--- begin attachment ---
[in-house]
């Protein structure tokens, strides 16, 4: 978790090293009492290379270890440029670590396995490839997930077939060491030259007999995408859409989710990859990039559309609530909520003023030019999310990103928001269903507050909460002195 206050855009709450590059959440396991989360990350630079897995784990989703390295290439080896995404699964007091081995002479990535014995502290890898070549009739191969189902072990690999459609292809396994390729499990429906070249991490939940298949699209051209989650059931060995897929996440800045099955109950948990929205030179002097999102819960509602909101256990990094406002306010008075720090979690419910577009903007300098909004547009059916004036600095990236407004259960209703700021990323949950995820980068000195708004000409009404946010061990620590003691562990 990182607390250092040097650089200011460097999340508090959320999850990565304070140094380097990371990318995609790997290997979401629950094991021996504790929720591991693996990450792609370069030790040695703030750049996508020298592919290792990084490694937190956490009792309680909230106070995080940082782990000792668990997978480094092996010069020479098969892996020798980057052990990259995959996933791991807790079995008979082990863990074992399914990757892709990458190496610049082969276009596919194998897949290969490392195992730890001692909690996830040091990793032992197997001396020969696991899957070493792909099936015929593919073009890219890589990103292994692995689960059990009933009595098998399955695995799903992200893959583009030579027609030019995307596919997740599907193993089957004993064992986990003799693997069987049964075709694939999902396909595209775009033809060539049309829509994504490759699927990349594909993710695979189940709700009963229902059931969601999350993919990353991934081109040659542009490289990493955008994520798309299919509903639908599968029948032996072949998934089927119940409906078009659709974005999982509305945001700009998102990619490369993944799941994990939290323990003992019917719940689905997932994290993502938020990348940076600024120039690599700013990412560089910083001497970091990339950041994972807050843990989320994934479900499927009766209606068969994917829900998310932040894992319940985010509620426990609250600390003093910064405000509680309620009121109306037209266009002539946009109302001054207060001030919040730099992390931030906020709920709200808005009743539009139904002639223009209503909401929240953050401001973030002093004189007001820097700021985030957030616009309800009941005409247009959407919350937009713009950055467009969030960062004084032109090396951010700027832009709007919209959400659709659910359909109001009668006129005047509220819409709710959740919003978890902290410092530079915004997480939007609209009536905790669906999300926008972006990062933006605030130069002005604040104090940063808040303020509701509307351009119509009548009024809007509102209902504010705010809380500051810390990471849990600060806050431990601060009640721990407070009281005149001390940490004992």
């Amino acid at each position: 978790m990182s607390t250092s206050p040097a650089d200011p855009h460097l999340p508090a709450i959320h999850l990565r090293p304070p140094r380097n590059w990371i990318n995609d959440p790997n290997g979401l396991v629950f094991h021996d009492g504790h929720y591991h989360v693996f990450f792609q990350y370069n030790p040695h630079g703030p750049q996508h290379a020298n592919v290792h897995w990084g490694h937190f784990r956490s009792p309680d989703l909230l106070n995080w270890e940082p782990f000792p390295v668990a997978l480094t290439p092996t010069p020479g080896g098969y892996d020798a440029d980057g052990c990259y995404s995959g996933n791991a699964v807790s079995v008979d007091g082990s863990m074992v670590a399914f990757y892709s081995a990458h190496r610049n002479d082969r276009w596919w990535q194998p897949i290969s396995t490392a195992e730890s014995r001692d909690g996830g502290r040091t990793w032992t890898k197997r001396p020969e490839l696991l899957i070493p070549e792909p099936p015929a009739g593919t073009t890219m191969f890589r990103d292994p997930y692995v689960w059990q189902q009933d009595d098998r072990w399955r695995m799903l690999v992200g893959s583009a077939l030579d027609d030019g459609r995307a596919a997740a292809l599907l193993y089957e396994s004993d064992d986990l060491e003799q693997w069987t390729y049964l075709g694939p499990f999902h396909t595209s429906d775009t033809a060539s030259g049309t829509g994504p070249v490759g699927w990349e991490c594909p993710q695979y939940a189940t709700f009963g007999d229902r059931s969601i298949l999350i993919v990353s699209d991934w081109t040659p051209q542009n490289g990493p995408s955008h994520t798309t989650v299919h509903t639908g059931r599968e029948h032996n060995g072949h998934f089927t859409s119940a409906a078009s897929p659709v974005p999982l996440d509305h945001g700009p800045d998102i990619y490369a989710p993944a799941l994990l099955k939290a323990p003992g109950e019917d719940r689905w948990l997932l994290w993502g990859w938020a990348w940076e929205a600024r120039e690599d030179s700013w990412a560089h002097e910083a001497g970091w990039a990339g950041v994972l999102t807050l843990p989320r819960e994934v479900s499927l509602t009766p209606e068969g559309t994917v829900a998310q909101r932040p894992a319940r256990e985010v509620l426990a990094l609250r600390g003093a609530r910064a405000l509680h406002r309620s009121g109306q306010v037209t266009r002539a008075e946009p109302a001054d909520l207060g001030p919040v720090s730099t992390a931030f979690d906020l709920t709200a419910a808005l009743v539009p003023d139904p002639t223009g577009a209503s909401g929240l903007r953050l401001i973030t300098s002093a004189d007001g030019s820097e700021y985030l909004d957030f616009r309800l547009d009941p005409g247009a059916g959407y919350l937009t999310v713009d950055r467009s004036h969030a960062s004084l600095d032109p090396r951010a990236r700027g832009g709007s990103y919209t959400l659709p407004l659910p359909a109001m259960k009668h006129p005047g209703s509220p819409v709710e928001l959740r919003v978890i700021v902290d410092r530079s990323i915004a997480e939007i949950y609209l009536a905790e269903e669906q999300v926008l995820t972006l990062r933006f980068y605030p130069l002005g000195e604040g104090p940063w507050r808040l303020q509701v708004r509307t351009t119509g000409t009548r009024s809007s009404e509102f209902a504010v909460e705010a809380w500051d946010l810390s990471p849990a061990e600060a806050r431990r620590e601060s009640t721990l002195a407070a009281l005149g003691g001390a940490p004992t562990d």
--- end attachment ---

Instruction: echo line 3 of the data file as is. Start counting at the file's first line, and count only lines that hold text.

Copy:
């Amino acid at each position: 978790m990182s607390t250092s206050p040097a650089d200011p855009h460097l999340p508090a709450i959320h999850l990565r090293p304070p140094r380097n590059w990371i990318n995609d959440p790997n290997g979401l396991v629950f094991h021996d009492g504790h929720y591991h989360v693996f990450f792609q990350y370069n030790p040695h630079g703030p750049q996508h290379a020298n592919v290792h897995w990084g490694h937190f784990r956490s009792p309680d989703l909230l106070n995080w270890e940082p782990f000792p390295v668990a997978l480094t290439p092996t010069p020479g080896g098969y892996d020798a440029d980057g052990c990259y995404s995959g996933n791991a699964v807790s079995v008979d007091g082990s863990m074992v670590a399914f990757y892709s081995a990458h190496r610049n002479d082969r276009w596919w990535q194998p897949i290969s396995t490392a195992e730890s014995r001692d909690g996830g502290r040091t990793w032992t890898k197997r001396p020969e490839l696991l899957i070493p070549e792909p099936p015929a009739g593919t073009t890219m191969f890589r990103d292994p997930y692995v689960w059990q189902q009933d009595d098998r072990w399955r695995m799903l690999v992200g893959s583009a077939l030579d027609d030019g459609r995307a596919a997740a292809l599907l193993y089957e396994s004993d064992d986990l060491e003799q693997w069987t390729y049964l075709g694939p499990f999902h396909t595209s429906d775009t033809a060539s030259g049309t829509g994504p070249v490759g699927w990349e991490c594909p993710q695979y939940a189940t709700f009963g007999d229902r059931s969601i298949l999350i993919v990353s699209d991934w081109t040659p051209q542009n490289g990493p995408s955008h994520t798309t989650v299919h509903t639908g059931r599968e029948h032996n060995g072949h998934f089927t859409s119940a409906a078009s897929p659709v974005p999982l996440d509305h945001g700009p800045d998102i990619y490369a989710p993944a799941l994990l099955k939290a323990p003992g109950e019917d719940r689905w948990l997932l994290w993502g990859w938020a990348w940076e929205a600024r120039e690599d030179s700013w990412a560089h002097e910083a001497g970091w990039a990339g950041v994972l999102t807050l843990p989320r819960e994934v479900s499927l509602t009766p209606e068969g559309t994917v829900a998310q909101r932040p894992a319940r256990e985010v509620l426990a990094l609250r600390g003093a609530r910064a405000l509680h406002r309620s009121g109306q306010v037209t266009r002539a008075e946009p109302a001054d909520l207060g001030p919040v720090s730099t992390a931030f979690d906020l709920t709200a419910a808005l009743v539009p003023d139904p002639t223009g577009a209503s909401g929240l903007r953050l401001i973030t300098s002093a004189d007001g030019s820097e700021y985030l909004d957030f616009r309800l547009d009941p005409g247009a059916g959407y919350l937009t999310v713009d950055r467009s004036h969030a960062s004084l600095d032109p090396r951010a990236r700027g832009g709007s990103y919209t959400l659709p407004l659910p359909a109001m259960k009668h006129p005047g209703s509220p819409v709710e928001l959740r919003v978890i700021v902290d410092r530079s990323i915004a997480e939007i949950y609209l009536a905790e269903e669906q999300v926008l995820t972006l990062r933006f980068y605030p130069l002005g000195e604040g104090p940063w507050r808040l303020q509701v708004r509307t351009t119509g000409t009548r009024s809007s009404e509102f209902a504010v909460e705010a809380w500051d946010l810390s990471p849990a061990e600060a806050r431990r620590e601060s009640t721990l002195a407070a009281l005149g003691g001390a940490p004992t562990d």